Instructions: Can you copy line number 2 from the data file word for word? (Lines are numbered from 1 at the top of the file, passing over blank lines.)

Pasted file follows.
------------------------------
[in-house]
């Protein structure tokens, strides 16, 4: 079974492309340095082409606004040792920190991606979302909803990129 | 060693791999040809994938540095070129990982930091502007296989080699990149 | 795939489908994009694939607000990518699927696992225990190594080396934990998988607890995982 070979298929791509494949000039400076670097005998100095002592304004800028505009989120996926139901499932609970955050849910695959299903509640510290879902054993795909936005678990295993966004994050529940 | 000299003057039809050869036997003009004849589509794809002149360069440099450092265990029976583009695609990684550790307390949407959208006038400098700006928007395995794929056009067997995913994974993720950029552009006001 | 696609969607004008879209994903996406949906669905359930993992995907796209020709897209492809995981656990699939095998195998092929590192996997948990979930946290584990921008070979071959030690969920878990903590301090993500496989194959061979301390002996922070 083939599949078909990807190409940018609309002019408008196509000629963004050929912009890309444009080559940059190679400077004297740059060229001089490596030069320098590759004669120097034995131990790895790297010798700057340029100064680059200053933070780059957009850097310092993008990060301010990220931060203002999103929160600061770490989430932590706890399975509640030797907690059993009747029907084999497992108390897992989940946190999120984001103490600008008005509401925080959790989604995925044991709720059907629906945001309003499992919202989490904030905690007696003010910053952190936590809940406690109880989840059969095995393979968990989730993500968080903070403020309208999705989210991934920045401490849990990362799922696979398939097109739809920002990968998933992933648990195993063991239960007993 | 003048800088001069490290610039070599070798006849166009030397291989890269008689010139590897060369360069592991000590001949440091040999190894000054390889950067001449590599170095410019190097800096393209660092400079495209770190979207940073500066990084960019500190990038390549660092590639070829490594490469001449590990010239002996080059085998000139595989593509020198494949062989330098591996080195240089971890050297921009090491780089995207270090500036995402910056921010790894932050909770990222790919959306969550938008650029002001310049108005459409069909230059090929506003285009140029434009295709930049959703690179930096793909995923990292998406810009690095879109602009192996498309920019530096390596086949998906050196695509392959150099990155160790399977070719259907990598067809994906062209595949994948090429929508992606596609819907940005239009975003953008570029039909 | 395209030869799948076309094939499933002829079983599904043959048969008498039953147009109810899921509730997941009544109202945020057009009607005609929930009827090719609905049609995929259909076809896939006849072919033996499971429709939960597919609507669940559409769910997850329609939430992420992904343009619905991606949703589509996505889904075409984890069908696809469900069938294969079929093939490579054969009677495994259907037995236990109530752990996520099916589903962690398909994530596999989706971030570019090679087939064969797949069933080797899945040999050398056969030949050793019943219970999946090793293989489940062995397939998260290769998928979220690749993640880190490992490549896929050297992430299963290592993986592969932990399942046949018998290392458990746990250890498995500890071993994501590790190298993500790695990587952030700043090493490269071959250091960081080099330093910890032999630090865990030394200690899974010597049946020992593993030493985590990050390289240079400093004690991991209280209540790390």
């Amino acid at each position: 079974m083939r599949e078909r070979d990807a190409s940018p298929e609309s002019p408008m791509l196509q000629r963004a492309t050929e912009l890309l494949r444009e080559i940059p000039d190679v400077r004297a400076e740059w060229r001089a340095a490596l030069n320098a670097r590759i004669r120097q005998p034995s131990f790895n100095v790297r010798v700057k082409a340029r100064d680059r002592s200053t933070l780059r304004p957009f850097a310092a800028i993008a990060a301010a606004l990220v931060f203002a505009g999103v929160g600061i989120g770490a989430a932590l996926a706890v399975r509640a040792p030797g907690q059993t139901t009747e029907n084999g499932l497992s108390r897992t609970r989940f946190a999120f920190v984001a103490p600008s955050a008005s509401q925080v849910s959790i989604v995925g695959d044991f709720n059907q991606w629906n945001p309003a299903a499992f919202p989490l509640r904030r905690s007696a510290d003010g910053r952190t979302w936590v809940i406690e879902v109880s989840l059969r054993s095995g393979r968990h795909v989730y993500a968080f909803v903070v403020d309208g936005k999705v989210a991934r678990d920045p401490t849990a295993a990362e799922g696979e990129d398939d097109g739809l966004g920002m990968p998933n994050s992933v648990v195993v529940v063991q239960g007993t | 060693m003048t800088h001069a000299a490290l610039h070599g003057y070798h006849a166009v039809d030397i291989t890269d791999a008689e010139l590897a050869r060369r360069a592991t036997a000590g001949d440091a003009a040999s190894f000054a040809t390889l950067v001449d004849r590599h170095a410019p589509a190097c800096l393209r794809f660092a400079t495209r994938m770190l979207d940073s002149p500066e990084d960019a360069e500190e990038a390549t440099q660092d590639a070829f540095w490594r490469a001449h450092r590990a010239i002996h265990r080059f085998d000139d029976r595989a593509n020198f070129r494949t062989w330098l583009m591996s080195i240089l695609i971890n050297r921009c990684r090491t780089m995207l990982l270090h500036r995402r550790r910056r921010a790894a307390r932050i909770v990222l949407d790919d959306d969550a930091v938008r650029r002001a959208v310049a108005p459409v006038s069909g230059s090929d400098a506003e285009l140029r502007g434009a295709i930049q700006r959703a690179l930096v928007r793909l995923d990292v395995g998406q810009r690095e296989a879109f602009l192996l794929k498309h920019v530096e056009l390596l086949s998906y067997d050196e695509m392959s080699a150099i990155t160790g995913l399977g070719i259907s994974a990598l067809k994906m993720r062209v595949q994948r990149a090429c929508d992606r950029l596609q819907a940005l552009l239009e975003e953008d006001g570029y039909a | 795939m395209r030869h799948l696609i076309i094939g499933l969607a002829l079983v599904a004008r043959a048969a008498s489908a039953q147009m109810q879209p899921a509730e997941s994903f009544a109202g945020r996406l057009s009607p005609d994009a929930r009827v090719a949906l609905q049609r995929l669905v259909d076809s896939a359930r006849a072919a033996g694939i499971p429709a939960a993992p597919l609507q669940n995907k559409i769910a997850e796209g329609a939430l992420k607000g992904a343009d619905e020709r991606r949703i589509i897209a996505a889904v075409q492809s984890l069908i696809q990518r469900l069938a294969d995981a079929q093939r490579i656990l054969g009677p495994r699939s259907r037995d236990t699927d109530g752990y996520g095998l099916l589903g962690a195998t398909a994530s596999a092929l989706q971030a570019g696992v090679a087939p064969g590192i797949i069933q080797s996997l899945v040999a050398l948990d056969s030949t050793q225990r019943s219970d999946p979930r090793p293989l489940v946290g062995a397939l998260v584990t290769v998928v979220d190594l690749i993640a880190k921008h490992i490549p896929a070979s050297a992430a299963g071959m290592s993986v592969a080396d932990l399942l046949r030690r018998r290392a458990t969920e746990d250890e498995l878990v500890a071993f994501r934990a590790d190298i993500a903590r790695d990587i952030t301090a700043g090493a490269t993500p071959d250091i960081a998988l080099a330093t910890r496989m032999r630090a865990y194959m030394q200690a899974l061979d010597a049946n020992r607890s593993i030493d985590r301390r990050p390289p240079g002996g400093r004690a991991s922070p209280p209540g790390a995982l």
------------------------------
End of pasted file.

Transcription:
């Protein structure tokens, strides 16, 4: 079974492309340095082409606004040792920190991606979302909803990129 | 060693791999040809994938540095070129990982930091502007296989080699990149 | 795939489908994009694939607000990518699927696992225990190594080396934990998988607890995982 070979298929791509494949000039400076670097005998100095002592304004800028505009989120996926139901499932609970955050849910695959299903509640510290879902054993795909936005678990295993966004994050529940 | 000299003057039809050869036997003009004849589509794809002149360069440099450092265990029976583009695609990684550790307390949407959208006038400098700006928007395995794929056009067997995913994974993720950029552009006001 | 696609969607004008879209994903996406949906669905359930993992995907796209020709897209492809995981656990699939095998195998092929590192996997948990979930946290584990921008070979071959030690969920878990903590301090993500496989194959061979301390002996922070 083939599949078909990807190409940018609309002019408008196509000629963004050929912009890309444009080559940059190679400077004297740059060229001089490596030069320098590759004669120097034995131990790895790297010798700057340029100064680059200053933070780059957009850097310092993008990060301010990220931060203002999103929160600061770490989430932590706890399975509640030797907690059993009747029907084999497992108390897992989940946190999120984001103490600008008005509401925080959790989604995925044991709720059907629906945001309003499992919202989490904030905690007696003010910053952190936590809940406690109880989840059969095995393979968990989730993500968080903070403020309208999705989210991934920045401490849990990362799922696979398939097109739809920002990968998933992933648990195993063991239960007993 | 003048800088001069490290610039070599070798006849166009030397291989890269008689010139590897060369360069592991000590001949440091040999190894000054390889950067001449590599170095410019190097800096393209660092400079495209770190979207940073500066990084960019500190990038390549660092590639070829490594490469001449590990010239002996080059085998000139595989593509020198494949062989330098591996080195240089971890050297921009090491780089995207270090500036995402910056921010790894932050909770990222790919959306969550938008650029002001310049108005459409069909230059090929506003285009140029434009295709930049959703690179930096793909995923990292998406810009690095879109602009192996498309920019530096390596086949998906050196695509392959150099990155160790399977070719259907990598067809994906062209595949994948090429929508992606596609819907940005239009975003953008570029039909 | 395209030869799948076309094939499933002829079983599904043959048969008498039953147009109810899921509730997941009544109202945020057009009607005609929930009827090719609905049609995929259909076809896939006849072919033996499971429709939960597919609507669940559409769910997850329609939430992420992904343009619905991606949703589509996505889904075409984890069908696809469900069938294969079929093939490579054969009677495994259907037995236990109530752990996520099916589903962690398909994530596999989706971030570019090679087939064969797949069933080797899945040999050398056969030949050793019943219970999946090793293989489940062995397939998260290769998928979220690749993640880190490992490549896929050297992430299963290592993986592969932990399942046949018998290392458990746990250890498995500890071993994501590790190298993500790695990587952030700043090493490269071959250091960081080099330093910890032999630090865990030394200690899974010597049946020992593993030493985590990050390289240079400093004690991991209280209540790390």